Using Enums

Enum types are data types that comprise a static, ordered set of values.

An example of an enum type might be the days of the week, or a set of status values for a piece of data (like my User's type).

from dataclasses import dataclass
from enum import Enum

class UserType(Enum):
    CUSTOMER = 0
    MODERATOR = 1
    ADMIN = 2

@dataclass
class User:
    name: str
    type: UserType
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# exactly like with the class example
user_a = User(name="Christian", type=UserType.ADMIN)
user_b = User(name="Daniel", type=UserType.CUSTOMER)

user_a.type == user_b.type
# False

type(user_a.type)
# <enum 'UserType'> 🚀

user_a.type == "ADMIN"
# False

user_a.type == 2
# False

len(UserType)
# 3

if user_b.type:
    print("User is valid")
else:
    print("Not a valid user")
# User is valid

[user_type for user_type in UserType]
# [<UserType.CUSTOMER: 0>, <UserType.MODERATOR: 1>, <UserType.ADMIN: 2>]
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So an Enum is already more powerful than a simple class in modelling our business case. It really helps us express some of the characteristics of a category/list.

There are a couple of more things related to enums, some nice built-in features.

I can access an Enum in different ways, using both brackets and dot notations:

UserType['ADMIN']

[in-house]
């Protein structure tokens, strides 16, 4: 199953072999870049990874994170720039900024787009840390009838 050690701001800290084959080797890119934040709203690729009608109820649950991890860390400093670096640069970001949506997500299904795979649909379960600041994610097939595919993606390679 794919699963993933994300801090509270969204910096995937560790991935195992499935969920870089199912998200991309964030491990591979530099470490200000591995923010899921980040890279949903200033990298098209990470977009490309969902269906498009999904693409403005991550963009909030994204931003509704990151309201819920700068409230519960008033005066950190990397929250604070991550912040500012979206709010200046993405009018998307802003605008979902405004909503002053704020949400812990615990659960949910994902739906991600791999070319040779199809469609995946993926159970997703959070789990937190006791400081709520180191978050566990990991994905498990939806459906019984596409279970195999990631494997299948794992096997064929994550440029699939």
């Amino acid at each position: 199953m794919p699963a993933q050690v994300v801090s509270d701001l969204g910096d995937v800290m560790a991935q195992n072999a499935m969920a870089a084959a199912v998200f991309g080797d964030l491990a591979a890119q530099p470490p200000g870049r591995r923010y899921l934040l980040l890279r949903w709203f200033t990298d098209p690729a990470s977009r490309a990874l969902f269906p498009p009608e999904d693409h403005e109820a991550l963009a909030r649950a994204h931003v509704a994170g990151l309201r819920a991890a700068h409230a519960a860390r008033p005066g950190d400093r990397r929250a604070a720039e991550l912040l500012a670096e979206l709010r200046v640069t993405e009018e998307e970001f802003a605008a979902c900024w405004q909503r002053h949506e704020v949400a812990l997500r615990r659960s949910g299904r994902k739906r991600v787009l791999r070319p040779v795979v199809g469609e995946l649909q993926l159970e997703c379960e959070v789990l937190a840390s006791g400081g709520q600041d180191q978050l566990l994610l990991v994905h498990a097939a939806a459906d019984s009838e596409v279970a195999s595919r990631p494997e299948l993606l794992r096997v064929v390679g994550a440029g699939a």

# <UserType.ADMIN: 2>

UserType.ADMIN
# <UserType.ADMIN: 2>
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Each member of the Enum has a value and name attribute:

UserType.ADMIN.value
# 2

UserType.ADMIN.name
# ADMIN
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Another neat feature is that you can't really modify an Enum at runtime:

list(UserType)
# [<UserType.CUSTOMER: 0>, <UserType.MODERATOR: 1>, <UserType.ADMIN: 2>]

UserType.NOOB = 3

list(UserType)
# [<UserType.CUSTOMER: 0>, <UserType.MODERATOR: 1>, <UserType.ADMIN: 2>]

type(UserType.ADMIN) is type(UserType.MODERATOR)
# True

type(UserType.ADMIN) is type(UserType.NOOB)
# False
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As you can see enums in Python are really powerful, and they encapsulate well concepts like categories or types.

The Python documentation is great and thoroughly covers all the details, I'd recommend checking it out.

Useful resources


  1. Python constants